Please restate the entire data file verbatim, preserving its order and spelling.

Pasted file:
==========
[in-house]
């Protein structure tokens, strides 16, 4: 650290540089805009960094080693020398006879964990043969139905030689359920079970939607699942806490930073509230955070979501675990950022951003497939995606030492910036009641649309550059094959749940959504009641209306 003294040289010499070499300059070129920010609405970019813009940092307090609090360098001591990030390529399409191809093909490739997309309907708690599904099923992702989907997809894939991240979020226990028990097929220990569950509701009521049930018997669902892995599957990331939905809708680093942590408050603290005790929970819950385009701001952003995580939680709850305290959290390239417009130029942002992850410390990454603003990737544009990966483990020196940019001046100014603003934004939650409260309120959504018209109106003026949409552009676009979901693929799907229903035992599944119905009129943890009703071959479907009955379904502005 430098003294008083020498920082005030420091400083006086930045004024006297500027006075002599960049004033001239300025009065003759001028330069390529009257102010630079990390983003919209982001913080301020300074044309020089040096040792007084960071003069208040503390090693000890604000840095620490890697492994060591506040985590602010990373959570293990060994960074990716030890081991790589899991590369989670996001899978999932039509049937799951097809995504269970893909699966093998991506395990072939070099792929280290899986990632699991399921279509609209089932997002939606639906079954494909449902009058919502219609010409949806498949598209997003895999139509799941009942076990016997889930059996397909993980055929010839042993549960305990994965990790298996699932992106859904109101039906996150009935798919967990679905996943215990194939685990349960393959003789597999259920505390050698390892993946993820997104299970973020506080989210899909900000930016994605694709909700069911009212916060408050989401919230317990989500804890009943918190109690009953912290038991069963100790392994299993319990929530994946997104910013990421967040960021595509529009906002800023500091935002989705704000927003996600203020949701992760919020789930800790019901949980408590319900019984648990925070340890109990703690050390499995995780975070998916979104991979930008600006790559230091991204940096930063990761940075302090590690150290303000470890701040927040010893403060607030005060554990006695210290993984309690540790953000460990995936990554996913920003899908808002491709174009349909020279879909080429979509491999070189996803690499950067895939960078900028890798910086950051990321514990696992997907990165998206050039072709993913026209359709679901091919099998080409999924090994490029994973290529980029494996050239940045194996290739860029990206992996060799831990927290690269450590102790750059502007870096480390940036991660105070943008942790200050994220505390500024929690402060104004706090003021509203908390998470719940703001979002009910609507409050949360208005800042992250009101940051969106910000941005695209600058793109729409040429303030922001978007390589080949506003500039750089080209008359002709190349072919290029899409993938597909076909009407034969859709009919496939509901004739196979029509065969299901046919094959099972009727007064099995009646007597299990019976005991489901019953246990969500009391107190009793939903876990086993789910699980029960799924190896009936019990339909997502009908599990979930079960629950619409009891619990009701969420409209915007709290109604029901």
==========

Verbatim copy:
[in-house]
């Protein structure tokens, strides 16, 4: 650290540089805009960094080693020398006879964990043969139905030689359920079970939607699942806490930073509230955070979501675990950022951003497939995606030492910036009641649309550059094959749940959504009641209306 003294040289010499070499300059070129920010609405970019813009940092307090609090360098001591990030390529399409191809093909490739997309309907708690599904099923992702989907997809894939991240979020226990028990097929220990569950509701009521049930018997669902892995599957990331939905809708680093942590408050603290005790929970819950385009701001952003995580939680709850305290959290390239417009130029942002992850410390990454603003990737544009990966483990020196940019001046100014603003934004939650409260309120959504018209109106003026949409552009676009979901693929799907229903035992599944119905009129943890009703071959479907009955379904502005 430098003294008083020498920082005030420091400083006086930045004024006297500027006075002599960049004033001239300025009065003759001028330069390529009257102010630079990390983003919209982001913080301020300074044309020089040096040792007084960071003069208040503390090693000890604000840095620490890697492994060591506040985590602010990373959570293990060994960074990716030890081991790589899991590369989670996001899978999932039509049937799951097809995504269970893909699966093998991506395990072939070099792929280290899986990632699991399921279509609209089932997002939606639906079954494909449902009058919502219609010409949806498949598209997003895999139509799941009942076990016997889930059996397909993980055929010839042993549960305990994965990790298996699932992106859904109101039906996150009935798919967990679905996943215990194939685990349960393959003789597999259920505390050698390892993946993820997104299970973020506080989210899909900000930016994605694709909700069911009212916060408050989401919230317990989500804890009943918190109690009953912290038991069963100790392994299993319990929530994946997104910013990421967040960021595509529009906002800023500091935002989705704000927003996600203020949701992760919020789930800790019901949980408590319900019984648990925070340890109990703690050390499995995780975070998916979104991979930008600006790559230091991204940096930063990761940075302090590690150290303000470890701040927040010893403060607030005060554990006695210290993984309690540790953000460990995936990554996913920003899908808002491709174009349909020279879909080429979509491999070189996803690499950067895939960078900028890798910086950051990321514990696992997907990165998206050039072709993913026209359709679901091919099998080409999924090994490029994973290529980029494996050239940045194996290739860029990206992996060799831990927290690269450590102790750059502007870096480390940036991660105070943008942790200050994220505390500024929690402060104004706090003021509203908390998470719940703001979002009910609507409050949360208005800042992250009101940051969106910000941005695209600058793109729409040429303030922001978007390589080949506003500039750089080209008359002709190349072919290029899409993938597909076909009407034969859709009919496939509901004739196979029509065969299901046919094959099972009727007064099995009646007597299990019976005991489901019953246990969500009391107190009793939903876990086993789910699980029960799924190896009936019990339909997502009908599990979930079960629950619409009891619990009701969420409209915007709290109604029901």